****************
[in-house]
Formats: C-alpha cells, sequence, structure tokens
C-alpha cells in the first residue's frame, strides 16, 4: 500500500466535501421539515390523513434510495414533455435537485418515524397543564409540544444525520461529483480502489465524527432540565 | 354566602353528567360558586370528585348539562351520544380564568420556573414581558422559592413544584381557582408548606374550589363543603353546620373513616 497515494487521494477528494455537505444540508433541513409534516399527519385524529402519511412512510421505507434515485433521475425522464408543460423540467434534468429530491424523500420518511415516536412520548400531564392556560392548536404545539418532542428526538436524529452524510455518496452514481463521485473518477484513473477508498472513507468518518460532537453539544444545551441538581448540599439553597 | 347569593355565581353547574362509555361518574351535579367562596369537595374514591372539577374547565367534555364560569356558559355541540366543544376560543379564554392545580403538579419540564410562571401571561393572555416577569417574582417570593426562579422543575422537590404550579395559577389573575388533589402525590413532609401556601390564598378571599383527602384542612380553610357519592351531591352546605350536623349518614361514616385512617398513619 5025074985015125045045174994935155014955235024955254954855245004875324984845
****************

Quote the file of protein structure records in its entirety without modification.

[in-house]
Formats: C-alpha cells, sequence, structure tokens
C-alpha cells in the first residue's frame, strides 16, 4: 500500500466535501421539515390523513434510495414533455435537485418515524397543564409540544444525520461529483480502489465524527432540565 | 354566602353528567360558586370528585348539562351520544380564568420556573414581558422559592413544584381557582408548606374550589363543603353546620373513616 497515494487521494477528494455537505444540508433541513409534516399527519385524529402519511412512510421505507434515485433521475425522464408543460423540467434534468429530491424523500420518511415516536412520548400531564392556560392548536404545539418532542428526538436524529452524510455518496452514481463521485473518477484513473477508498472513507468518518460532537453539544444545551441538581448540599439553597 | 347569593355565581353547574362509555361518574351535579367562596369537595374514591372539577374547565367534555364560569356558559355541540366543544376560543379564554392545580403538579419540564410562571401571561393572555416577569417574582417570593426562579422543575422537590404550579395559577389573575388533589402525590413532609401556601390564598378571599383527602384542612380553610357519592351531591352546605350536623349518614361514616385512617398513619 5025074985015125045045174994935155014955235024955254954855245004875324984845